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Hemp Abnormal Growth Is Attributed to Mono-, Di-, or Tri-Infections of Spiroplasma citri, ‘Candidatus Phytoplasma trifolii’, and Beet Curly Top Virus

    Authors and Affiliations
    • Jennifer L. Schoener
    • Shouhua Wang
    1. Plant Pathology and Molecular Diagnostic Laboratory, Nevada Department of Agriculture, Sparks, NV


    As hemp (Cannabis sativa) emerges as a commercial crop in Nevada, mild to severe abnormal growth has been observed from many plants in commercial fields throughout the growing season. Affected plants exhibited a group of symptoms typically including stunting, leaf yellowing, excessive apical branching, clusters of witches’ broom, leaf rolling upwards, and leaf mottling and mosaic. These symptoms mostly showed up together in a plant or a crop and are defined here as abnormal growth syndrome (AGS). Between 2017 and 2019, the Nevada State Plant Pathology and Molecular Diagnostic Lab received 67 symptomatic hemp samples from Nevada for diagnosis, and ‘Candidatus Phytoplasma trifolii’ was detected in 14 samples (21%). To investigate additional biotic agents associated with AGS, PCR products generated by primers P1/P7 were cloned into a pGEM-T vector and sequenced, and Spiroplasma citri DNA was found in two samples (3%). All 67 DNA samples were further tested for beet curly top virus (BCTV), and 57 samples (85%) were found to be infected by BCTV. Twelve samples (18%) were coinfected by both ‘Ca. Phytoplasma trifolii’ and BCTV, and two (3%) were coinfected by S. citri, ‘Ca. Phytoplasma trifolii’, and BCTV. The findings suggest that BCTV is the most prevalent pathogen causing the hemp abnormal growth in Nevada, but ‘Ca. Phytoplasma trifolii’ and S. citri may also contribute to the severity and complexity of symptoms. Thus, hemp abnormal growth can be attributed to single, dual, or triple infections of these three leafhopper-vectored mollicutes and virus.

    Copyright © 2023 The Author(s). This is an open access article distributed under the CC BY-NC-ND 4.0 International license.

    Congress first approved the cultivation of hemp (Cannabis sativa) under the Farm Bill Section 7606 of the Agricultural Act of 2014. Since then, hemp has emerged as a commercial crop in Nevada and other parts of the United States. Accordingly, many diseases, primarily caused by fungi and oomycetes, have been found in hemp crops, with some pathogens having destroyed an entire crop (Schoener et al. 2017; Wang 2021).

    The abnormal growth of hemp became a major detriment for some hemp growers during the early years of hemp production, particularly in certain CBD strains that suffered severe damage and yield losses. It appeared to be widespread in Nevada hemp crops (Feng et al. 2019; Schoener and Wang 2019), and it has also been a significant issue for hemp production in other western states, including California (Melgarejo et al. 2022), Oregon (Rivedal et al. 2022), Arizona (Hu 2021; Hu et al. 2021), and Colorado (Giladi et al. 2020). Similar symptoms were also noted in some hemp crops in Maryland (Behnam Khatabi, personal communication). Most reports suggested that hemp plants with abnormal growth were infected by a single pathogen, predominantly beet curly top virus (BCTV), followed by ‘Candidatus Phytoplasma trifolii’, whereas other reports suggested that mixed infection occurred in hemp by multiple viruses and viroids (Chiginsky et al. 2021; Jarugula et al. 2023) or by different strains of BCTV (Melgarejo et al. 2022). All these reported detections provided a better understanding of the etiology for a broad range of symptoms observed from hemp crops.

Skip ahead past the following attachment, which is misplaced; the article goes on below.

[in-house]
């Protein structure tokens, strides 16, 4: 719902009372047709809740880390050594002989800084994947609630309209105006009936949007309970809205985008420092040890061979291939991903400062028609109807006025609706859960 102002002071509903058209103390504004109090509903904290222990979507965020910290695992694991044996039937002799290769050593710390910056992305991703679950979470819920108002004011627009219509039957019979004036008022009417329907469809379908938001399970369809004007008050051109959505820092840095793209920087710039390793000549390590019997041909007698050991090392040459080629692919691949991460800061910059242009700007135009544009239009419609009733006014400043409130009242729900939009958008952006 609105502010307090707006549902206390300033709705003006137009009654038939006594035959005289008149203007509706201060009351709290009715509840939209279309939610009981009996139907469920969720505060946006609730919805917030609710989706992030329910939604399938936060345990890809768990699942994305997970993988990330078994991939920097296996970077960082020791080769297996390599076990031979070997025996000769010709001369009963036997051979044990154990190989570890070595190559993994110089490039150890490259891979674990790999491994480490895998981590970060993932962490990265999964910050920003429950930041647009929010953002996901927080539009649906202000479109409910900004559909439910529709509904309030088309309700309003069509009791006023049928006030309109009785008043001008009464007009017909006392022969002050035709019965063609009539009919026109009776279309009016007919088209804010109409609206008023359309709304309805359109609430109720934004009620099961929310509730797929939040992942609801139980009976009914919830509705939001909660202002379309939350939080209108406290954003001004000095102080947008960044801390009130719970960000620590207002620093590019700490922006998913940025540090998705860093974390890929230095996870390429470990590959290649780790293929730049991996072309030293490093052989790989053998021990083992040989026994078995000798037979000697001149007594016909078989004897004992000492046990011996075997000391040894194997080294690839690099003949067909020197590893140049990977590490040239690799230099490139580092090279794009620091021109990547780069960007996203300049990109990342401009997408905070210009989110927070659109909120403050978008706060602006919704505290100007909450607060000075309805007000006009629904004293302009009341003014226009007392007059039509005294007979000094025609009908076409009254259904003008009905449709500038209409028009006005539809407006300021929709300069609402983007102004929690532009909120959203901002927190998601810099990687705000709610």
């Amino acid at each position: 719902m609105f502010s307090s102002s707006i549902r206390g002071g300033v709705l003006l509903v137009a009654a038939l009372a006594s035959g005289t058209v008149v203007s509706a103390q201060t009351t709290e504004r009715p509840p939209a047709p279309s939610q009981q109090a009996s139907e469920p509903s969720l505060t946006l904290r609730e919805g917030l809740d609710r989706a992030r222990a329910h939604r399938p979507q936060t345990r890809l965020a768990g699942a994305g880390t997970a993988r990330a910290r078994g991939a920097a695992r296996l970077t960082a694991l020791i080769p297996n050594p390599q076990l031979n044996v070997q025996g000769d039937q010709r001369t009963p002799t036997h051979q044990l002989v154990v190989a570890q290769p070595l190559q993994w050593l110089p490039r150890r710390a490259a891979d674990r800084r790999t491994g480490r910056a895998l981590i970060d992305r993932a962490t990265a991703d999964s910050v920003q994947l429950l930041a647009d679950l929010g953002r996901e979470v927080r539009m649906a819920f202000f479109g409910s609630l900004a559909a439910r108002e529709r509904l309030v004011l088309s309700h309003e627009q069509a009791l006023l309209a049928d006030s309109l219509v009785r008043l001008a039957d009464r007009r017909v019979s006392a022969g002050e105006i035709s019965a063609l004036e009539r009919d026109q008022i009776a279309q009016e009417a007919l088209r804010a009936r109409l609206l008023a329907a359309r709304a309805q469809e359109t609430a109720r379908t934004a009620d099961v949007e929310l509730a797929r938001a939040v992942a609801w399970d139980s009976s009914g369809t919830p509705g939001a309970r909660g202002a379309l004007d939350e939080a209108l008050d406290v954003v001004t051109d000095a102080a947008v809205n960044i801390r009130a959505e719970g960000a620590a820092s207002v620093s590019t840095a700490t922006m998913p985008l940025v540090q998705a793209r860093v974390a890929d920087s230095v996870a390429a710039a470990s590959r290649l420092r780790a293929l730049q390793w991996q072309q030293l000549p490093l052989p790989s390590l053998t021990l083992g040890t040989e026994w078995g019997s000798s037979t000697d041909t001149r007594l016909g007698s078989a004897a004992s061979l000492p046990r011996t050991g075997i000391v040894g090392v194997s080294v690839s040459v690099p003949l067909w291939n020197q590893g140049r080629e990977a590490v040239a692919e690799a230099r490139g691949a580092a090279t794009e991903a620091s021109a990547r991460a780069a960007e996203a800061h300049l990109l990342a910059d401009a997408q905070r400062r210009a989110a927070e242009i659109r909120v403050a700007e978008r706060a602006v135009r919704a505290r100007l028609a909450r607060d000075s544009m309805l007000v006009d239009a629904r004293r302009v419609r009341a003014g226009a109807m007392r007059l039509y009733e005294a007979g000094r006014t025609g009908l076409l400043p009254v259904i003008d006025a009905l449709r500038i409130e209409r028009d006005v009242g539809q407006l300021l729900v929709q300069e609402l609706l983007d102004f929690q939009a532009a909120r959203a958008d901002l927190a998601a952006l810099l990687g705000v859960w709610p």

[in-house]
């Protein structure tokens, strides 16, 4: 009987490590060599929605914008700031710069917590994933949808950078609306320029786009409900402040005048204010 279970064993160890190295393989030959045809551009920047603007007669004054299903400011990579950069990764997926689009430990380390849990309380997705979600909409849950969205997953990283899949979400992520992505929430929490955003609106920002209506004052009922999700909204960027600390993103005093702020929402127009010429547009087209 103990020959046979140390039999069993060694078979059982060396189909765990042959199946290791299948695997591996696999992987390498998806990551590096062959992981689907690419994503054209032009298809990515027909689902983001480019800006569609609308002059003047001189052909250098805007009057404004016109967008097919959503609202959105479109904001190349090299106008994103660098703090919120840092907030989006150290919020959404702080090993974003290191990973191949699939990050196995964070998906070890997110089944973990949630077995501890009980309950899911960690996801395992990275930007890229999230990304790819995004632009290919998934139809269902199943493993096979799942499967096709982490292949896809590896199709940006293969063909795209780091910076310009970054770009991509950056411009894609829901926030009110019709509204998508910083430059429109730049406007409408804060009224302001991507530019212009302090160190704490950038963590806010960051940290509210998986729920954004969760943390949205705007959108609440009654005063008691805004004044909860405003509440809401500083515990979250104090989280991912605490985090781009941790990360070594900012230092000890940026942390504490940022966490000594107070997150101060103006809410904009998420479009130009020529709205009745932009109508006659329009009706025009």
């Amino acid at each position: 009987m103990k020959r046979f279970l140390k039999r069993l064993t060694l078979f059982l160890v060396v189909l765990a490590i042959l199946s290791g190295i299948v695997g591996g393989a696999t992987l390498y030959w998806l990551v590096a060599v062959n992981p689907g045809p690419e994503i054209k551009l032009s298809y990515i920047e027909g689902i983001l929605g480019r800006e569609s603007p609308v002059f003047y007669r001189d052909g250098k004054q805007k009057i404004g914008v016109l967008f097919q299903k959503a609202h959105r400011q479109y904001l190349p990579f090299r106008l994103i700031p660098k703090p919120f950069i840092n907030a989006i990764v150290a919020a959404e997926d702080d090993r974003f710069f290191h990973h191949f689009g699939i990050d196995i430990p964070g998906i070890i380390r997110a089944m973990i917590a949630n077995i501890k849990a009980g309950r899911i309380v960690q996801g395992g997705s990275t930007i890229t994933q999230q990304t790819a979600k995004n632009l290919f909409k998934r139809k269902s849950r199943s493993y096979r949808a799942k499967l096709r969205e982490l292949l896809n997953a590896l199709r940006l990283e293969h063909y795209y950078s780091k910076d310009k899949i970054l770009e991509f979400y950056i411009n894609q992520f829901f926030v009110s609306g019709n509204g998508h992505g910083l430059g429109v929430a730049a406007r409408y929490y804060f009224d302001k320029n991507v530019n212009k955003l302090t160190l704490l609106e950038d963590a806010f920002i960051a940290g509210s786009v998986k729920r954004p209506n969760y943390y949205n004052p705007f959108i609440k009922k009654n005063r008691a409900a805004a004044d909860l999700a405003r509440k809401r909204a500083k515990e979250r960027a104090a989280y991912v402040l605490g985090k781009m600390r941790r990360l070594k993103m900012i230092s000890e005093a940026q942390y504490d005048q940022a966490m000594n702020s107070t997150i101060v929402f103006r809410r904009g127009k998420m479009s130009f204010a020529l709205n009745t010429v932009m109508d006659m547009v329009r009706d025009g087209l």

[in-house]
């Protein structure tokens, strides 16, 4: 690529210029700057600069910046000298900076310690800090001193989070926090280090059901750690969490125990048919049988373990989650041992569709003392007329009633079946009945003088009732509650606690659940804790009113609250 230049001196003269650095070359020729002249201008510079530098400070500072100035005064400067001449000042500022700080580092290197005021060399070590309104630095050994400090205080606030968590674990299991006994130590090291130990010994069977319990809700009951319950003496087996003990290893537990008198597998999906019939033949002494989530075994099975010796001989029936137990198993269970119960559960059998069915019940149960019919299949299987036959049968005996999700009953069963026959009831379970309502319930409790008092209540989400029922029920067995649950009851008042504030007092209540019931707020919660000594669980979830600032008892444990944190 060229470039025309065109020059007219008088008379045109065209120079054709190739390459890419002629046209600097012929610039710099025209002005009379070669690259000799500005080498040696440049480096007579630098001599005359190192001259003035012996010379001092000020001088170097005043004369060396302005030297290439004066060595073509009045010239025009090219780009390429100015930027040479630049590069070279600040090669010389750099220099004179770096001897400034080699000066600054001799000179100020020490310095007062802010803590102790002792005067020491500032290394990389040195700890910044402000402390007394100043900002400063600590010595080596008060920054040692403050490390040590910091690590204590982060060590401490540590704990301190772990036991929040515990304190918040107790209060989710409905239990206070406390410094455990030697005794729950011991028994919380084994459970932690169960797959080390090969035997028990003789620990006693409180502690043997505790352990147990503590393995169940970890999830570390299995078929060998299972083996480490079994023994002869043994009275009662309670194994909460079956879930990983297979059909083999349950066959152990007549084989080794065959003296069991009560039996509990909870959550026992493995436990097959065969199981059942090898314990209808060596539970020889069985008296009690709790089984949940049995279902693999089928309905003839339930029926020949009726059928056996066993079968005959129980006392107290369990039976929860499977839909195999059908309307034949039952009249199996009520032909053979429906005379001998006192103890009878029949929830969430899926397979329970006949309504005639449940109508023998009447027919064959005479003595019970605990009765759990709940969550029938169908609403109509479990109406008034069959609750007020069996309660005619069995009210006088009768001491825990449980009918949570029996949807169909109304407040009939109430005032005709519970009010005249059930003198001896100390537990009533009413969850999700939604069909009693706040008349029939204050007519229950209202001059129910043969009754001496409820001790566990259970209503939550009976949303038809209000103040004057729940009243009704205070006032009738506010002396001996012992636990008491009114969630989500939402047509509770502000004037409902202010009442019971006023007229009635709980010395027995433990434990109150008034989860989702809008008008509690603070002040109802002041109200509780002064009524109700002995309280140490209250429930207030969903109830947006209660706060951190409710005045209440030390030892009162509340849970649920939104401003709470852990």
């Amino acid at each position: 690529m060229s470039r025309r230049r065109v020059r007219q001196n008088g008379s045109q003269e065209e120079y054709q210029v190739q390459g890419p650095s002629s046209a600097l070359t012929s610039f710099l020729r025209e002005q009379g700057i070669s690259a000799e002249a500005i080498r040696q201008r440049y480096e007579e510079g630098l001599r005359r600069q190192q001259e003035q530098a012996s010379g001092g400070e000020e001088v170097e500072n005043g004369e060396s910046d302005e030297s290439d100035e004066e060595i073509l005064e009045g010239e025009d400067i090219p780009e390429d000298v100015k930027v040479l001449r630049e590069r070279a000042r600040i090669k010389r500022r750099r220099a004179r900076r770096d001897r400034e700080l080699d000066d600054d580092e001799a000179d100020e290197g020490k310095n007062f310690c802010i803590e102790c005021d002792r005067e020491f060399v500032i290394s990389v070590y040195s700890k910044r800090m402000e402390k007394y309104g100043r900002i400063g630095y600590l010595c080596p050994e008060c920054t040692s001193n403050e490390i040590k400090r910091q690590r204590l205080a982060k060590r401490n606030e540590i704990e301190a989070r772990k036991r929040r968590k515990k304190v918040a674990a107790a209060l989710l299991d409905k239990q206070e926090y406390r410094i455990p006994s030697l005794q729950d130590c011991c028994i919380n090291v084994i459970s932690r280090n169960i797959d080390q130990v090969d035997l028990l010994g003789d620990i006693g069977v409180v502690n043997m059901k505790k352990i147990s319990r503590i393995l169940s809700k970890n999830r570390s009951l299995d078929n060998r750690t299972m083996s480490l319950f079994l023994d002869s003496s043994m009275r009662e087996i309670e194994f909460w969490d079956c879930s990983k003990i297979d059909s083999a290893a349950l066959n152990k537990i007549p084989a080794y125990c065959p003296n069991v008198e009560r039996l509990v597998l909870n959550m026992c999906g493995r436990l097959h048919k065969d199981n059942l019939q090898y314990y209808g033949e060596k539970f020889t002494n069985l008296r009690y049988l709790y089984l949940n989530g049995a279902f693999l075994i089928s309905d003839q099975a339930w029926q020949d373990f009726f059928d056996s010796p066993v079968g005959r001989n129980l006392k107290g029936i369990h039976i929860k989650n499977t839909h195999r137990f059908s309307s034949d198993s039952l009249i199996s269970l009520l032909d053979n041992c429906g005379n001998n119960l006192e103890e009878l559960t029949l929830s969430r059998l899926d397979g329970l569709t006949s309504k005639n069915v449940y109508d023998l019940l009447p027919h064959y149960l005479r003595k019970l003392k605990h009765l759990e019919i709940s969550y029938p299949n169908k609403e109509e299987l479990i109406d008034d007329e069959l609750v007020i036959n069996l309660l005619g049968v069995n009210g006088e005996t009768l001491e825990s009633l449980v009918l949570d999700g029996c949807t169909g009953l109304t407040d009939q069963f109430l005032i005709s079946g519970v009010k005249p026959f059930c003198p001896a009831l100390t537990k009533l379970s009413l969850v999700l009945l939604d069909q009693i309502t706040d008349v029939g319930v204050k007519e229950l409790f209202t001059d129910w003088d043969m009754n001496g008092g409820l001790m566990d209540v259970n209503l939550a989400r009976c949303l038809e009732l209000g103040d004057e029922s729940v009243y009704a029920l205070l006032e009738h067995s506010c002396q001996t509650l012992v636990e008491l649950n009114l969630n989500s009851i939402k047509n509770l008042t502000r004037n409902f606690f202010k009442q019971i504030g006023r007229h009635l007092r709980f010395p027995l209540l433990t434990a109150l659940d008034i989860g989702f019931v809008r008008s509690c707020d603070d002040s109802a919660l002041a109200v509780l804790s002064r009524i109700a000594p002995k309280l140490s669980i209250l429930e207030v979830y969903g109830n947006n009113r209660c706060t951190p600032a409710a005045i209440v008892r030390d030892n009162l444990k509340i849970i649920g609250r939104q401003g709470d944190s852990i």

However, positive detections of a specific pathogen may not explain the actual or complete causes of hemp abnormal growth, especially when a pathogen is only detected from a certain percentage of plants with similar symptoms. Furthermore, the expression of abnormal growth in hemp caused by different pathogens may vary among plants or varieties, and the symptoms caused by viruses, viroids, or mollicutes may overlap or be indistinguishable. Between 2015 and 2022, the Nevada State Plant Pathology and Molecular Diagnostic Lab received over 297 hemp and cannabis samples submitted from 11 counties for cause diagnosis, with 146 (49%) expressing severe abnormal growth symptoms. Field visits to the sites from which samples were collected revealed that certain fields were seriously impacted (Schoener and Wang 2019). The symptoms were classified into four categories: (i) severe stunting and leaf yellowing (Fig. 1A); (ii) leaf mottling, chlorosis, or mosaic (Fig. 1B); (iii) leaf rolling upward and/or twisting (Fig. 1C and F-1); and (iv) witches’ broom-like excessive apical branching (Fig. 1D and E). These symptoms were commonly expressed together in a plant (Fig. 1F) and simultaneously occur in a crop with a commonality of plant growth alteration. Therefore, we define these symptoms as abnormal growth syndrome (AGS).

    FIGURE 1

    FIGURE 1 Symptom components of hemp abnormal growth syndrome (AGS) observed in production fields. A, Plant stunting with leaf yellowing. B, Leaf chlorosis, mottling, and mosaic. C, Leaf curling upward. D, Witches’ broom with excessive apical branching. E, Magnified view of a cluster under a stereo microscope. F, A plant with AGS exhibiting all components of symptoms shown in A to D, specified by arrows: 1, Leaf curling and twisting. 2, Witches’ broom. 3, Leaf mottling and mosaic. 4, Leaf yellowing and plant stunting.

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    FIGURE 2